When Floreal arrived in Lexington, he knew changes had to be made and that a new era in the Kentucky program would begin under his leadership. It didn't take long him start making a serious impact on the program.
The cross country team went to new heights in 2012, including impressive seasons for Cally Macumber, Chelsea Oswald and Luis Orta with the assistance of coaches Jason Dunn and Hakon DeVries. Macumber and Oswald were both All-Americans and Macumber an SEC champion and sixth-place finisher at the NCAA National Championships.
With the rapid rate of improvement, it's fair to wonder if the track and field results will parallel the cross country success.
"I certainly expect so," said Floreal.
Floreal's success is tied to the desire and dedication of college-age student-athletes and motivating them to achieve greatness with so many distractions can be an ongoing battle.
"You're at the mercy of 18 to 22 year olds," said Floreal. "We are powerful, but we're also powerless because in the end 18 year olds have to deliver the goods. They have to deal with their own nerves."
The day-to-day realities of a college athlete can be overbearing. There are relationships, school, family and countless other variables that could affect performance. The challenge is finding ways to break through and continue to propel his athletes to greatness to meet his goals for the program.
So far, the plan to get there is right on schedule.
"The first goal was to change the culture to get our kids to believe and compete at the highest level of the SEC," said Floreal. "That they belong here. They belong in the SEC."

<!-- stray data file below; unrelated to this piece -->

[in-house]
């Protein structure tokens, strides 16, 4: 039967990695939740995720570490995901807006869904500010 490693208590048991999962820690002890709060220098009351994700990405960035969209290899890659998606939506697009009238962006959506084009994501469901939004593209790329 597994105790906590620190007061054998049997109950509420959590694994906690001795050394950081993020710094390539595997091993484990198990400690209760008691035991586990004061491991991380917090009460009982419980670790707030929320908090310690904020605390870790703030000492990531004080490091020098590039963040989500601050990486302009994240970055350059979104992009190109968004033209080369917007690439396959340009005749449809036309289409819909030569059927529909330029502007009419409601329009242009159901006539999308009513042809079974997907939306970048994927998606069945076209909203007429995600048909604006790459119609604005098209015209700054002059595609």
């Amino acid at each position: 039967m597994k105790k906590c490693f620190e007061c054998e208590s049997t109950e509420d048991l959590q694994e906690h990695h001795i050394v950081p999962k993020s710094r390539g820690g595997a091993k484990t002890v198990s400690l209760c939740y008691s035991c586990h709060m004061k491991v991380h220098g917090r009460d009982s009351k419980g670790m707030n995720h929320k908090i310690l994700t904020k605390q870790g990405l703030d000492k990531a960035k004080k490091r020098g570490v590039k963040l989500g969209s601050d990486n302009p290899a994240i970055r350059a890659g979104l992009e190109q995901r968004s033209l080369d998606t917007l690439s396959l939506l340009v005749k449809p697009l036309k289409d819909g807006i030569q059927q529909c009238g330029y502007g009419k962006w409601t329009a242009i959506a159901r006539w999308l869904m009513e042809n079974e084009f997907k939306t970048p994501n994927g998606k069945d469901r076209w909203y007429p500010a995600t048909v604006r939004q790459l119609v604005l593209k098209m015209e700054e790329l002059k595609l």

If the cross country performance last fall wasn't enough validation of that, the first indoor track and field meet of the season in Bloomington, Ind., should have sealed the deal. The Wildcats won nine individual events at Indiana including a record-breaking performance from Morganne Phillips.
Phillips broke a 25-year-old Gladstien Fieldhouse record in the 300 meters with a winning time of 37.70 seconds. Bradley Szypka and Isiah Kent each had huge performances in the shot put that day and their marks stood as the first- and third-best throws in the country respectively at that point.
Those three, along with another handful of athletes on Kentucky's men's and women's teams, would be categorized by Floreal as "elite." There are several more on the cusp of that status, but it's an ongoing process to get those in-between athletes to believe they belong.
Floreal likened his athletes to students who only see themselves capable of getting Cs in school. If they don't think they can be A students, then they never will be. Floreal is constantly pushing his athletes to see themselves as an A athlete before they can perform like one.
"You've got to see an A before I got out there and perform like an A," said Floreal. "Changing the image, the reflection in the mirror, is sometimes easy for some people and very difficult for others."
That change, not only for the program but for the individual athletes as well, can come from many different avenues.
Floreal - much like head men's basketball coach John Calipari, he explained - wants his athletes to fall in love with training just as Calipari wants his players to fall in love with the gym. Whether it's voluntary or forced isn't important. For the head coach, it's by any means necessary.